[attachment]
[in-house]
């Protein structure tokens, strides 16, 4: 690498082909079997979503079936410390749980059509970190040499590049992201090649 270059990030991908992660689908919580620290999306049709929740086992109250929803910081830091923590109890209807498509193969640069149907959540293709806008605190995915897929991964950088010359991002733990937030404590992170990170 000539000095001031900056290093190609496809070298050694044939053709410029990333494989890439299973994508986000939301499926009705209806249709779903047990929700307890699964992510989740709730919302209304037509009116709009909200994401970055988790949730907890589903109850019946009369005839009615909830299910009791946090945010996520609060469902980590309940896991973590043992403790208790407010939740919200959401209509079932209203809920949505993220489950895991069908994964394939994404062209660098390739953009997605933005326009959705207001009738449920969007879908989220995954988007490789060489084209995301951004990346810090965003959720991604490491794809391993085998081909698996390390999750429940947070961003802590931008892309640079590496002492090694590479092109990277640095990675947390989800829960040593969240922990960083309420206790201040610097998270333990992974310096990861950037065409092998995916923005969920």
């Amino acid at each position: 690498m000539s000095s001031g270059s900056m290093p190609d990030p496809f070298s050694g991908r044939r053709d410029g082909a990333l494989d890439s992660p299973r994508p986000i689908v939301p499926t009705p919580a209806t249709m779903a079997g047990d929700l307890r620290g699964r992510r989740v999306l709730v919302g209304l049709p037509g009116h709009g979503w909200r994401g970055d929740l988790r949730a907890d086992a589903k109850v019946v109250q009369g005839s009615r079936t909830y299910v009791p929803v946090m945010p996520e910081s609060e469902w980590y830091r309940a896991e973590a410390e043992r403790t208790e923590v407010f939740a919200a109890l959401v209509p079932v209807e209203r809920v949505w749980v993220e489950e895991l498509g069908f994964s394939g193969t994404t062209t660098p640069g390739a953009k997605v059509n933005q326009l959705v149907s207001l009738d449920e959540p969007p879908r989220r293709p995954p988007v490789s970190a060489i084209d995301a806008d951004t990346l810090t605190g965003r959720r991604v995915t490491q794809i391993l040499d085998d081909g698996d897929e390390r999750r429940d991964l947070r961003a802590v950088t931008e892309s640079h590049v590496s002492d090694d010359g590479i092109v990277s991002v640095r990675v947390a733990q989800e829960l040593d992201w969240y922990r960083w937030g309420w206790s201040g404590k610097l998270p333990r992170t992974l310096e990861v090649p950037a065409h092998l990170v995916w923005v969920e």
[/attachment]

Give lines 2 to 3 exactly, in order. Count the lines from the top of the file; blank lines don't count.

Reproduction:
């Protein structure tokens, strides 16, 4: 690498082909079997979503079936410390749980059509970190040499590049992201090649 270059990030991908992660689908919580620290999306049709929740086992109250929803910081830091923590109890209807498509193969640069149907959540293709806008605190995915897929991964950088010359991002733990937030404590992170990170 000539000095001031900056290093190609496809070298050694044939053709410029990333494989890439299973994508986000939301499926009705209806249709779903047990929700307890699964992510989740709730919302209304037509009116709009909200994401970055988790949730907890589903109850019946009369005839009615909830299910009791946090945010996520609060469902980590309940896991973590043992403790208790407010939740919200959401209509079932209203809920949505993220489950895991069908994964394939994404062209660098390739953009997605933005326009959705207001009738449920969007879908989220995954988007490789060489084209995301951004990346810090965003959720991604490491794809391993085998081909698996390390999750429940947070961003802590931008892309640079590496002492090694590479092109990277640095990675947390989800829960040593969240922990960083309420206790201040610097998270333990992974310096990861950037065409092998995916923005969920």
């Amino acid at each position: 690498m000539s000095s001031g270059s900056m290093p190609d990030p496809f070298s050694g991908r044939r053709d410029g082909a990333l494989d890439s992660p299973r994508p986000i689908v939301p499926t009705p919580a209806t249709m779903a079997g047990d929700l307890r620290g699964r992510r989740v999306l709730v919302g209304l049709p037509g009116h709009g979503w909200r994401g970055d929740l988790r949730a907890d086992a589903k109850v019946v109250q009369g005839s009615r079936t909830y299910v009791p929803v946090m945010p996520e910081s609060e469902w980590y830091r309940a896991e973590a410390e043992r403790t208790e923590v407010f939740a919200a109890l959401v209509p079932v209807e209203r809920v949505w749980v993220e489950e895991l498509g069908f994964s394939g193969t994404t062209t660098p640069g390739a953009k997605v059509n933005q326009l959705v149907s207001l009738d449920e959540p969007p879908r989220r293709p995954p988007v490789s970190a060489i084209d995301a806008d951004t990346l810090t605190g965003r959720r991604v995915t490491q794809i391993l040499d085998d081909g698996d897929e390390r999750r429940d991964l947070r961003a802590v950088t931008e892309s640079h590049v590496s002492d090694d010359g590479i092109v990277s991002v640095r990675v947390a733990q989800e829960l040593d992201w969240y922990r960083w937030g309420w206790s201040g404590k610097l998270p333990r992170t992974l310096e990861v090649p950037a065409h092998l990170v995916w923005v969920e």